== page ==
The issues that inevitably come with a Thursday night, all-ages (and alcohol-free) show were evident early on, as the clock moved slowly towards 9 p.m. and a sparse crowd listlessly trickled in — an unfortunate outcome, because the line-up at Astorino’s was more than promising of a spastic, energetic night of noise.
Cowards were the first band to play, cranking out tracks I’d be tempted to label “goth-punk”; partly because of the band’s all-black wardrobe, and partly because of a tendency for frontman/bassist Spencer Davis to occasionally emit vocals reminiscent of Peter Murphy.
The set was sufficient, certainly as an opener, but overall seemed to be a slight disconnect between image and impact; Cowards come up just short of making the leap from the common frenzied thrash of a few guys in their garage to the vicious shock value found on their T-shirts, which infamously read “Catholic priests fuck children.”
Next was Channels 3×4, reuniting for their annual performance.The rarity of the show immediately grants an aura of intrigue, which is elevated by the efforts of vocalist Sarah Cordingley — her constant motion never confined to the stage, flailing around in the crowd along with consistent banter in-between songs gave a personality to the group absent in some of the other acts.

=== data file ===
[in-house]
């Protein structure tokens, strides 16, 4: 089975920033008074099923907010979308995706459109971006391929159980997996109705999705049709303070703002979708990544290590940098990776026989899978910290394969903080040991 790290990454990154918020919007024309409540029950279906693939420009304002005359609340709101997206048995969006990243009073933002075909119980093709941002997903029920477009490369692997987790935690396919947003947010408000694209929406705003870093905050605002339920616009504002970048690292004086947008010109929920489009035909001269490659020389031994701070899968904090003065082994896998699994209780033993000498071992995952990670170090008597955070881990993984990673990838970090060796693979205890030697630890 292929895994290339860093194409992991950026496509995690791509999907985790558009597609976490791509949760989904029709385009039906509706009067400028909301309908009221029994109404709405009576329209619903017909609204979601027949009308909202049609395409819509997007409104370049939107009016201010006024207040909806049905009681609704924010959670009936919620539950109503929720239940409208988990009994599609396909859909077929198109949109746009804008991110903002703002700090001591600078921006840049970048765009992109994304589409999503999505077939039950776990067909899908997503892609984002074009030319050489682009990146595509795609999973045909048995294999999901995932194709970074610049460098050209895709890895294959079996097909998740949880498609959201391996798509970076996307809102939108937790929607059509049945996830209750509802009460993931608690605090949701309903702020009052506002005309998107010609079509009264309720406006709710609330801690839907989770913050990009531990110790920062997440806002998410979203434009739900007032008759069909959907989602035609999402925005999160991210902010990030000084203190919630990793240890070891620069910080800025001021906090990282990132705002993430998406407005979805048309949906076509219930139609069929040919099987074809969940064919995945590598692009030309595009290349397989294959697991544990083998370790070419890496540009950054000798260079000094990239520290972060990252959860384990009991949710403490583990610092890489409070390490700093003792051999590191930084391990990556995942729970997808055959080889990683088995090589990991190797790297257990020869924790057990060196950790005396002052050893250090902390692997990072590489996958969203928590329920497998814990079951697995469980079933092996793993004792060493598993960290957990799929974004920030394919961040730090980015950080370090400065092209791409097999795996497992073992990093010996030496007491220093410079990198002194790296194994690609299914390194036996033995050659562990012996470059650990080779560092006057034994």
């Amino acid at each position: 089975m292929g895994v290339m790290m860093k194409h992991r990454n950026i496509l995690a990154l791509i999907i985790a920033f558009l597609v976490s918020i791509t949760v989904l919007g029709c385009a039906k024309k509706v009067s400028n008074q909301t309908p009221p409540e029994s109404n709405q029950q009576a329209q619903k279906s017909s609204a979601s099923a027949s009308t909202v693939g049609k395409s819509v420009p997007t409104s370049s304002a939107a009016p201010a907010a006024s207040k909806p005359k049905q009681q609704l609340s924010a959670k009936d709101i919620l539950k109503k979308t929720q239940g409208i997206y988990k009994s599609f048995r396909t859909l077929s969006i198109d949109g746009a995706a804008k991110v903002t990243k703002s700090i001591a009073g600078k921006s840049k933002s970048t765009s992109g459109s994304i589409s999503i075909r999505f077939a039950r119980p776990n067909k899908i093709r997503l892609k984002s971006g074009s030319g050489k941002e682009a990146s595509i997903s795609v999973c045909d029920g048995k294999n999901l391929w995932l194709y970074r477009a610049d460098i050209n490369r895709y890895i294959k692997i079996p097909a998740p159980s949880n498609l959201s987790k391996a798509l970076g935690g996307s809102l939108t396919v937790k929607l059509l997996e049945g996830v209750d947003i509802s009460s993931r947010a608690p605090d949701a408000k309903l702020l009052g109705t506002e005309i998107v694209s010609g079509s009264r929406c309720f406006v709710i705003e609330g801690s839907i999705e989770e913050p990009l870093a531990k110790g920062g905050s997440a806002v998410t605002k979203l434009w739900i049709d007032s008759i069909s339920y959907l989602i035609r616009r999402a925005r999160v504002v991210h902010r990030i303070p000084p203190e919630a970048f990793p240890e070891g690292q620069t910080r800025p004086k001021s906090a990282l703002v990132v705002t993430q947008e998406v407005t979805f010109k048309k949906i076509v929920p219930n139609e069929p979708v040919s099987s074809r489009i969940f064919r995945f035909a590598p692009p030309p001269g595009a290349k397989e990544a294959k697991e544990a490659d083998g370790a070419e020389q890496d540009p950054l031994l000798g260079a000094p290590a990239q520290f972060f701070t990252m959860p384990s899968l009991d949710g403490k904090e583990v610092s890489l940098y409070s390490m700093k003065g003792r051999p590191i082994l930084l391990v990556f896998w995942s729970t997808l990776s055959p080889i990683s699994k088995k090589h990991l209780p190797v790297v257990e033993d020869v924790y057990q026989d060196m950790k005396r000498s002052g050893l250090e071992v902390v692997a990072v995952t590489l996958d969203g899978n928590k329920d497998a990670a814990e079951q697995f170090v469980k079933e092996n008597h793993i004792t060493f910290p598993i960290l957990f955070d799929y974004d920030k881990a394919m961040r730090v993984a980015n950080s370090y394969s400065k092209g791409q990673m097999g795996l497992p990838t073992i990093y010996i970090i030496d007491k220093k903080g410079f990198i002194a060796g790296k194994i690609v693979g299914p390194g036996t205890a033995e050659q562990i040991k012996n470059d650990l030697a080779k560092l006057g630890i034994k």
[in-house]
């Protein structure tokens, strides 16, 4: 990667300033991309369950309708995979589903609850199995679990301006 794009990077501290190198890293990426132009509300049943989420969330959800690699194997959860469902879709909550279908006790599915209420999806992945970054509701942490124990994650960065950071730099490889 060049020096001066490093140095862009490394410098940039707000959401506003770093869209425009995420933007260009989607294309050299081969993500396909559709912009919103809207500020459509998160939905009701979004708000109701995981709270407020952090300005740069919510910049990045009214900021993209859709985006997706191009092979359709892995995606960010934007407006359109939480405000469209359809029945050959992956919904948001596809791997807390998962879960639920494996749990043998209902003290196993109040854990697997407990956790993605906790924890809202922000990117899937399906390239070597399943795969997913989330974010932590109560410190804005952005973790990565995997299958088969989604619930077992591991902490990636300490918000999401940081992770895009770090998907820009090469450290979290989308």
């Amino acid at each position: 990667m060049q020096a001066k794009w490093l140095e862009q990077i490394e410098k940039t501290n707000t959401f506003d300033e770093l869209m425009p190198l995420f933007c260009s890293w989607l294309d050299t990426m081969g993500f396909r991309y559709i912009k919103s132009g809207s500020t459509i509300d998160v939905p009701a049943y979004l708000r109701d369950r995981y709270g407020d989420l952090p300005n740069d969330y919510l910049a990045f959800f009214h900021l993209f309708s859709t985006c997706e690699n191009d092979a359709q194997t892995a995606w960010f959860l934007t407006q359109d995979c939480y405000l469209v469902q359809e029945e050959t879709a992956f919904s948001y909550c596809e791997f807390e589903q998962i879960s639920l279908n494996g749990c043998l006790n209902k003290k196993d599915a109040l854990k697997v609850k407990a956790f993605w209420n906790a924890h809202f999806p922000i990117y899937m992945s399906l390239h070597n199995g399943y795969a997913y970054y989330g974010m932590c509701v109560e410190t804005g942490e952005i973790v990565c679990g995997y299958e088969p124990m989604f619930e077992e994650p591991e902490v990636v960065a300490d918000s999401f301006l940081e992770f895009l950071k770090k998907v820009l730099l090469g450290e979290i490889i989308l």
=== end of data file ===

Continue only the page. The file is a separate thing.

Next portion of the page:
Maybe the desired moshpit never formed itself, but the sheer physical energy, coupled with the effective use of keys that hit like a guitar forced you in the very least to give in to slight twitching.
Sex Church followed after, cranking up the distortion and proceeding to drone. Inhibited by weak sounding vocals, their doom rock didn’t quite translate well from their polished recorded versions, sounding instead like one relentless static wave. Their set did, however, inspired the most consistent streams of consciousness, and left me with that beautiful, warm ringing in my ears — the sign of a job (at least partly) well done.
Headliners Pop. 1280 stole the show, with frontman Chris Bug’s sexual thrusting and gyrations going quickly from discomfiting to compelling; his passion was evident, belting out tracks in a Birthday Party-era Nick Cave kind of growl while their heavy keys freed up space for the guitarist to squeal and shriek. A Thursday night, all-ages show in a small hall was as perfect a place as any to release those pent-up lusts. A great closer to a generally satisfying night, a display of why ugly-rock can be so beautiful.